How many Fire Fighters do we have?
While the CBVFR currently has approx. 35 Volunteers, the CBVFR has been fortunate enough to have had over 500 community members volunteer their time over the past 73 plus years.
How many calls do we attend?
The call volume of the CBVFR has fluctuated greatly over the years. Currently the CBVFR is responding to an average of 175 calls (one call out every two days) a year for emergency services. Accurate records only date back to 1980, but at the time of the current fire hall replacement the CBVFR was responding to an average of 38 calls a year. The highest recorded year on record is 291 calls. All these incidents are staffed entirely by volunteers who give their personal time to serve our community. This is combined with 50 schedule training sessions, 50 scheduled maintenance sessions and countless additional training sessions, community service activities, charity events etc.
Is the Fire Hall staffed all the time?

The Fire Department is staffed entirely by Volunteers. This means that there is not someone always at the Fire Hall. Volunteers are dispatched and respond to the Fire Hall for Each Emergency Incident. The only scheduled time that someone is most likely to be at the Fire Hall is during our weekly equipment checks and during our weekly training sessions.

  • Sunday 8:30am – 10:30am
  • Monday 6:30pm – 9:30pm
Are there enough Volunteers available to provide services 24/7?

The Fire Department typically has between 28-35 members. As Volunteers they are not all available at the same time, but statistic show that our average response is 10-12 members. Monday to Friday during regular business hours is when we are at our shortest availability. For this reason we have Mutual Aid agreements with our neighbouring Volunteer Fire Department in Duncan, Mill Bay, Shawnigan Lake and North Cowichan. Should a major incident occur and the Officer in Charge requires additional resources and personnel, they can call upon our neighbouring departments for assistance. We provide the same services in return.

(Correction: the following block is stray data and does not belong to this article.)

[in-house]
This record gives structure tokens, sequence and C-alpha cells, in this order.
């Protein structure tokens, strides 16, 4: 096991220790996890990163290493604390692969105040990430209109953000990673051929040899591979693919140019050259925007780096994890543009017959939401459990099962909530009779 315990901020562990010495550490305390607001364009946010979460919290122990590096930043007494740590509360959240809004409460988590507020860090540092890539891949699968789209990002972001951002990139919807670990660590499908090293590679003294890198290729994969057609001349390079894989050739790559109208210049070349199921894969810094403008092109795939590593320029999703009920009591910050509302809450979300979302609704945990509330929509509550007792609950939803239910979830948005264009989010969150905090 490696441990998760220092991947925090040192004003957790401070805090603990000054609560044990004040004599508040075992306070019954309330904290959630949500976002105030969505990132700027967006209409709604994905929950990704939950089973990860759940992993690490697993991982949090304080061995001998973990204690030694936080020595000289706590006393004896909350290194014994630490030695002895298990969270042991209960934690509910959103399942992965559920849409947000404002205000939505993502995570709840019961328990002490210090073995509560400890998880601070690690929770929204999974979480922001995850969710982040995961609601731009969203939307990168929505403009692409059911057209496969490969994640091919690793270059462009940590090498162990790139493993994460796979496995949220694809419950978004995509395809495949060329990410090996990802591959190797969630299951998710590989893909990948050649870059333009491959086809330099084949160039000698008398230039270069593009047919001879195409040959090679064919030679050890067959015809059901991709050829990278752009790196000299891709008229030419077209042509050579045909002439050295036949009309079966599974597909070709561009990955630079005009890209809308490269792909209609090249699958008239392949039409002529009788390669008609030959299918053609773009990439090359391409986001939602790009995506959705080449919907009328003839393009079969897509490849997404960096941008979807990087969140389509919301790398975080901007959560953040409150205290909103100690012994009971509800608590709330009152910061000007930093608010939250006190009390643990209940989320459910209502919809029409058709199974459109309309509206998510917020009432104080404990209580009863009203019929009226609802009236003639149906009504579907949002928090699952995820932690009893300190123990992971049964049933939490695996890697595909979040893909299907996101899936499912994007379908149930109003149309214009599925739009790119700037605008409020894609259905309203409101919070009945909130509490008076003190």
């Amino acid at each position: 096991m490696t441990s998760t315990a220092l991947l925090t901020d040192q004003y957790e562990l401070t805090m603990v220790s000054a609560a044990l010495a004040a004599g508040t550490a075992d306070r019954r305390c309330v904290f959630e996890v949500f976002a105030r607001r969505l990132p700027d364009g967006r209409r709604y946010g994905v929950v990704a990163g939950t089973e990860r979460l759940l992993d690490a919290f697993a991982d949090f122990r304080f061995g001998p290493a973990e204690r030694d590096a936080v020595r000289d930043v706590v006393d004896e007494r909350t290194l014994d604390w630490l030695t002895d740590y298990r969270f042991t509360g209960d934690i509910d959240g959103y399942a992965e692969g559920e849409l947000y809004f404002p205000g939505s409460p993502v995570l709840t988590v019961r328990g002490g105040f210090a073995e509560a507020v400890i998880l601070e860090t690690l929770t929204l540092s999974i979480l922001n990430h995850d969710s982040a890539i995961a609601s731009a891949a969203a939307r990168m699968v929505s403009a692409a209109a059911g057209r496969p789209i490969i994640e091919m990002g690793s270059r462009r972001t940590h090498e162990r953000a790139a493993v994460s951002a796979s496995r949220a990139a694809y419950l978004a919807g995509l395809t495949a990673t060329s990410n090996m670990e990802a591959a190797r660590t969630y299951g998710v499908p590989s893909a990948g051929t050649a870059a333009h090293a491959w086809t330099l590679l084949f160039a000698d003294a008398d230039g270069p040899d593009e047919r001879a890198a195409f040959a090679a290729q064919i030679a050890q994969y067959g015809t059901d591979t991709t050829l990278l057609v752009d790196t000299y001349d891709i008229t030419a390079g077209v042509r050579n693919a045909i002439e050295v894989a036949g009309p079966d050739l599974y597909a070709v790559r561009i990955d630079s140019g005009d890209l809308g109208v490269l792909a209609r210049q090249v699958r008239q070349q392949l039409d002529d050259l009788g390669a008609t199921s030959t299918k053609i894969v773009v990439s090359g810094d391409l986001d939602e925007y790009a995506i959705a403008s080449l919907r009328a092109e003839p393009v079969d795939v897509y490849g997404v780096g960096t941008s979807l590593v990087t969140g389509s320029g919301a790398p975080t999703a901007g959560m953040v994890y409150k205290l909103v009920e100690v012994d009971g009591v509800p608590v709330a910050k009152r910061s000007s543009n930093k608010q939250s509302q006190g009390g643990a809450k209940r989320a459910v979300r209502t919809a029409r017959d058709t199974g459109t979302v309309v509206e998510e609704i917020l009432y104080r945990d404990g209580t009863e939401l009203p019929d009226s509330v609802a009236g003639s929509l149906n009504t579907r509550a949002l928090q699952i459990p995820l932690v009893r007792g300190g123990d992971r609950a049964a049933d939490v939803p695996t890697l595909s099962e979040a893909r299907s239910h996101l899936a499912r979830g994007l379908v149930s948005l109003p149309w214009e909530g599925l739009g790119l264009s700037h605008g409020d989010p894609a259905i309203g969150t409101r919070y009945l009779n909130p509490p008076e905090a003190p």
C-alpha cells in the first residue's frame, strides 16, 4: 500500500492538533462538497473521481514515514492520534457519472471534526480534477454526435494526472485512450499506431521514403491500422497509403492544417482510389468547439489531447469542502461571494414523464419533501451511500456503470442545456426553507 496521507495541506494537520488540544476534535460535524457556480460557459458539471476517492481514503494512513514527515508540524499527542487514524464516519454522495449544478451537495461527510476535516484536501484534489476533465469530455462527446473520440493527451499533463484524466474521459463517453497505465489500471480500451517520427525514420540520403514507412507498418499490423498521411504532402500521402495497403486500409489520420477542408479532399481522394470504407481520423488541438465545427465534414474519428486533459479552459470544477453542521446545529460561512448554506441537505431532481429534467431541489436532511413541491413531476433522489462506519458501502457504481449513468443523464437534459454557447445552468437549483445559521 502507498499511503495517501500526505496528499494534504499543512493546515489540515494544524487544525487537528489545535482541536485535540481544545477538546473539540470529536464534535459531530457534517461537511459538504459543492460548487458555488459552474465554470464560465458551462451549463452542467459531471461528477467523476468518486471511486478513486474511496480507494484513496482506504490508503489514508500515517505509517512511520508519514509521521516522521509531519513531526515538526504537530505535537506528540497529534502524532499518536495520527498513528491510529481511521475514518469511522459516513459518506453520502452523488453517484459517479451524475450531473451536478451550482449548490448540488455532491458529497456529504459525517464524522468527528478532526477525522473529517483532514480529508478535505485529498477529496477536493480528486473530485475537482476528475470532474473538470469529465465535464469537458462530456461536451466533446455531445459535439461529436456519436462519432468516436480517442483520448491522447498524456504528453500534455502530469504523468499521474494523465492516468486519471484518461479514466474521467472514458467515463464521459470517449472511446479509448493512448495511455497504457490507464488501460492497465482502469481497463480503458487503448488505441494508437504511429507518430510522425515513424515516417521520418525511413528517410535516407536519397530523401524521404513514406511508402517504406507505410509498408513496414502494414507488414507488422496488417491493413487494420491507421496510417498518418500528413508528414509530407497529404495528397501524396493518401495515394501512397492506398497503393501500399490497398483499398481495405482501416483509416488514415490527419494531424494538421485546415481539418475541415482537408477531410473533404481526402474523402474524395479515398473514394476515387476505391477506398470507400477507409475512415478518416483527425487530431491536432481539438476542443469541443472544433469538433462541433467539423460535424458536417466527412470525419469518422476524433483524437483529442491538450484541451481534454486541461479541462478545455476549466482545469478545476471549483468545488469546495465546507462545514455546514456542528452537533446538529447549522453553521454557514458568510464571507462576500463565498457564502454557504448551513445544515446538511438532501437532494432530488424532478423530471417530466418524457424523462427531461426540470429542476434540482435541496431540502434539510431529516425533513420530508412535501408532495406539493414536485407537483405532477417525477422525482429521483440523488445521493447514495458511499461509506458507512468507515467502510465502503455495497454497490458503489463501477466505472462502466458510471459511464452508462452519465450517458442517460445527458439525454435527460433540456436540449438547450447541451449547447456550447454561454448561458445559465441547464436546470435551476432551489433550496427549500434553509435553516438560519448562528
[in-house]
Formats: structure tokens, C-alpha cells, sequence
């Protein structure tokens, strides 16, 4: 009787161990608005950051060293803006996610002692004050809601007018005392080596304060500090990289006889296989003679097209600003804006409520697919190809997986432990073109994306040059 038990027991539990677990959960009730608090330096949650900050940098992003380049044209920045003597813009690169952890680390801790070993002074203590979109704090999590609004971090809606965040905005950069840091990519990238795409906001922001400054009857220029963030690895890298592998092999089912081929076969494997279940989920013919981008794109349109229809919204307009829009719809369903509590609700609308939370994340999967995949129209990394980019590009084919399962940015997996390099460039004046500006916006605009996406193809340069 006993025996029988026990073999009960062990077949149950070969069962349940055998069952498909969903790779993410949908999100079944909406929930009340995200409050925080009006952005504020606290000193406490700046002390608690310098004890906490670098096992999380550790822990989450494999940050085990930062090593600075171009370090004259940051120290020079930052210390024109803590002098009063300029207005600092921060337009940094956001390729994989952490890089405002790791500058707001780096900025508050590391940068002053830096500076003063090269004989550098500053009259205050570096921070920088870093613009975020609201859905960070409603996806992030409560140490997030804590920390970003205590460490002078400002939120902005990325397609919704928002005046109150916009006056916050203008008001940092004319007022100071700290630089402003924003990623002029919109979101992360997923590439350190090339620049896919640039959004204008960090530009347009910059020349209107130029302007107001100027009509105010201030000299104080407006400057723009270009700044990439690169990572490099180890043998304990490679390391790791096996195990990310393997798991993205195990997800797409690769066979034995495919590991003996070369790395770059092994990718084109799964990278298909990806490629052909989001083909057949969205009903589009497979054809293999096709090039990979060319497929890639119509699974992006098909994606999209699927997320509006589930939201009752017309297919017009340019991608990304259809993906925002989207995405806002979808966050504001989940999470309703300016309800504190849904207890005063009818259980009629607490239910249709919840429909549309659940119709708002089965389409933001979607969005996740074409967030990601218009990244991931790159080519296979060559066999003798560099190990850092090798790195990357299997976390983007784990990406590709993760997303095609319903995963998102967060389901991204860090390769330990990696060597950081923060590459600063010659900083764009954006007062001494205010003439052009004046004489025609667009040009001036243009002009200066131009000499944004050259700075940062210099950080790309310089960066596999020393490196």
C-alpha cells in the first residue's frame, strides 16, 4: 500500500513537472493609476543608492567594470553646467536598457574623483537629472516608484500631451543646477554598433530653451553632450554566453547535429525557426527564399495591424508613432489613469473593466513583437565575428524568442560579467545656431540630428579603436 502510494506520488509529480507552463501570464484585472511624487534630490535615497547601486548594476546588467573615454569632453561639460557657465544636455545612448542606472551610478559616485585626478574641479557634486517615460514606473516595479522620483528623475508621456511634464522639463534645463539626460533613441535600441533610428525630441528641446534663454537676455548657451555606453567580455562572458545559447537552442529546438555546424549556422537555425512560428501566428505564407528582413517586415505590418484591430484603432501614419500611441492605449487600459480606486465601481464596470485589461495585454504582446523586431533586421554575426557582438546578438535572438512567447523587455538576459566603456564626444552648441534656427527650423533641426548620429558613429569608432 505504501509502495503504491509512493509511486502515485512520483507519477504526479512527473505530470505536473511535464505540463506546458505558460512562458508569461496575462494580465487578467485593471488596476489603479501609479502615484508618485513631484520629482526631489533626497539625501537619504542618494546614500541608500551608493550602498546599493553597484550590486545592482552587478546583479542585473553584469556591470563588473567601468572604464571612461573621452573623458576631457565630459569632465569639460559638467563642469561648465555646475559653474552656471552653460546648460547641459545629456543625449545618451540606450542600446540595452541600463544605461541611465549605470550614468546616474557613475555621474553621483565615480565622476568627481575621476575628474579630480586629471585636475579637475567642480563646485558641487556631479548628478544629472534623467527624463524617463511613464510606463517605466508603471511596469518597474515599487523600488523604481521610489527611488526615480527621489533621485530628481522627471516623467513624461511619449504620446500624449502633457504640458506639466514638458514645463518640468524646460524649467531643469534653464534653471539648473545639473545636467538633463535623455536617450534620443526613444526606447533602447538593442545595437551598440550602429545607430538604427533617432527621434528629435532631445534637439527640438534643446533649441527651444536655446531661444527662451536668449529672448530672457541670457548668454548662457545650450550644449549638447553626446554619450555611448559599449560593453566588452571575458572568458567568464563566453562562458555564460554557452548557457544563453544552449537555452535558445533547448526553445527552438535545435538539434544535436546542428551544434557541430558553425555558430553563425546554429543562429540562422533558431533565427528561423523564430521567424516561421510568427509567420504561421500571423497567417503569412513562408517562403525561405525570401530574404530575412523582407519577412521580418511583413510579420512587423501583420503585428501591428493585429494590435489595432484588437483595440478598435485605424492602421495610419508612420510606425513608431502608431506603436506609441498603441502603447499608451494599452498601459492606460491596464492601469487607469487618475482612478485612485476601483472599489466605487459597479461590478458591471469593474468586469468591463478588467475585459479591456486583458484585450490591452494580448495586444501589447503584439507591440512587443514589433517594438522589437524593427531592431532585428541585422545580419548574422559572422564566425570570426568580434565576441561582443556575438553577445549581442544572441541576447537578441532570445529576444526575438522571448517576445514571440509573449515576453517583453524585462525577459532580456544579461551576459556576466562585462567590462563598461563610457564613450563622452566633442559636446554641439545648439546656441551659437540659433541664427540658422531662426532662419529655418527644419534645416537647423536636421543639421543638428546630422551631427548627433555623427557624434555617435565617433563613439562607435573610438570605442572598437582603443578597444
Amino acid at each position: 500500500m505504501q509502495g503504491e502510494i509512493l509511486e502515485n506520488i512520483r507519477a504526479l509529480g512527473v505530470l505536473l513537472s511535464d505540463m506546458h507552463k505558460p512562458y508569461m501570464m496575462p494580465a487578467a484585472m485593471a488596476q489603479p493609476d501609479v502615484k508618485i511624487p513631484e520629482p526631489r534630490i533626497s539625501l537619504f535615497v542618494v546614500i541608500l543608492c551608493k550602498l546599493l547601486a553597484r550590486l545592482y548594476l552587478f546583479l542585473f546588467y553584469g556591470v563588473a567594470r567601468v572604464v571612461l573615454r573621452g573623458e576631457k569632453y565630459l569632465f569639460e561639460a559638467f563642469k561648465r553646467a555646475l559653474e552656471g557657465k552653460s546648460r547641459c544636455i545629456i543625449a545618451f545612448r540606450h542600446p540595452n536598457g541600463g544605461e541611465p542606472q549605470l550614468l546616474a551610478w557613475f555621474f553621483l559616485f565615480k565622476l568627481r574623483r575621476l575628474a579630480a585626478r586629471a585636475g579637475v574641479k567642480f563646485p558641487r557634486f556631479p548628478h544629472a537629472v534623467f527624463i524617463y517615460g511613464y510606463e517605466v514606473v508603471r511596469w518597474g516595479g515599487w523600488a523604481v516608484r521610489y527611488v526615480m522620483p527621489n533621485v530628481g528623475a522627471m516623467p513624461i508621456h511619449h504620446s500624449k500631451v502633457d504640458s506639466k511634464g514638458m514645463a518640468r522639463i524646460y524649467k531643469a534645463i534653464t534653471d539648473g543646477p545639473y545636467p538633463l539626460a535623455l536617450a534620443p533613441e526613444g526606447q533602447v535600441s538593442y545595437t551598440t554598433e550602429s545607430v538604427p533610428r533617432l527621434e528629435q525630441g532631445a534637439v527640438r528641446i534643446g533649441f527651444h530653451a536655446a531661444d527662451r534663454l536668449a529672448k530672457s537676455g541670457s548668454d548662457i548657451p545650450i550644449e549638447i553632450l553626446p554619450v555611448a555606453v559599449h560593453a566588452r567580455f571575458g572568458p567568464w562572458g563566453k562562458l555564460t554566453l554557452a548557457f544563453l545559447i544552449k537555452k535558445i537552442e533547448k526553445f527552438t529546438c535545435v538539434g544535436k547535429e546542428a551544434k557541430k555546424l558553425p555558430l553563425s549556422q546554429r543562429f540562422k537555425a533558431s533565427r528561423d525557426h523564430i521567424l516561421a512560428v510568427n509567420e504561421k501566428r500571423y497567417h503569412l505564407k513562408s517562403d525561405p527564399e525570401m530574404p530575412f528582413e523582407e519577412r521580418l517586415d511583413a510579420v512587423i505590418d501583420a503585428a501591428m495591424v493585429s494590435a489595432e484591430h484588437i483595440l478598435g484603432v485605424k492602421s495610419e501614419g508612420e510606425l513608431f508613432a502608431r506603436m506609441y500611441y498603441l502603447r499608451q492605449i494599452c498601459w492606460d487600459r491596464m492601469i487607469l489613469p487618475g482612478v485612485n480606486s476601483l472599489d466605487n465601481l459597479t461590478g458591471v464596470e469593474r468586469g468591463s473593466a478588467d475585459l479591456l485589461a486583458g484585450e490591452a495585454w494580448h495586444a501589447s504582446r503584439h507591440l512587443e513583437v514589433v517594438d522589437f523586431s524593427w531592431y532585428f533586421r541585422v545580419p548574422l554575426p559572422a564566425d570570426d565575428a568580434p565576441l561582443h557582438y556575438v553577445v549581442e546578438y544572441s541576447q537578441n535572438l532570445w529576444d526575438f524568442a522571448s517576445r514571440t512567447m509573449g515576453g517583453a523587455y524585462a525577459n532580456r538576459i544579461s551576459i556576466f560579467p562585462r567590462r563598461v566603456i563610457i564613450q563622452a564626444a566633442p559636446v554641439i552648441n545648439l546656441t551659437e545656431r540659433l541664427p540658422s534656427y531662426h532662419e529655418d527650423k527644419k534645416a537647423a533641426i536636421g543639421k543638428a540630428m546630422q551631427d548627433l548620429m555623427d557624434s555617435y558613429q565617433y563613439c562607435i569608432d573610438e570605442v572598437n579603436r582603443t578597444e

If I require the Volunteer Fire Department to respond to an incident, what can I expect?

Our basic response plan involves 1 Officer to respond directly to the scene for the purpose of determining the exact problem and what resources are required. This person will most likely be driving their private vehicle and not be wearing a Fire Department uniform. All our Officers are issued High-Viz Red Jackets that display the Fire Department badges, but as volunteer they may not always have it handy. They should identify themselves as a member of the Fire Department and be carrying a Fire Department issued portable radio for communications. If you’re used to living in an area with Career Fire Department protection this may seem unusual, but in the Volunteer system this is normal. As Volunteer we routinely leave our jobs, our families and other activities because someone in the community has placed a call for help.

Why does the Fire Department respond when I call for an Ambulance?

Fire Department personnel are trained in First Aid and CPR and carry specialized medical equipment such as an AED. For some Medical Emergencies the Ambulance service may request the Fire Department to respond as “First Responders” in order to provide initial care prior to the arrival of BC Ambulance. These situations may be due to the seriousness of the Medical Emergency, the estimated response time and travel distance of the nearest available Ambulance or the difficult or remote location of the Medical Emergency.

Do Volunteer Fire Fighters have special privileges when responding to an Emergency Call in their private vehicles?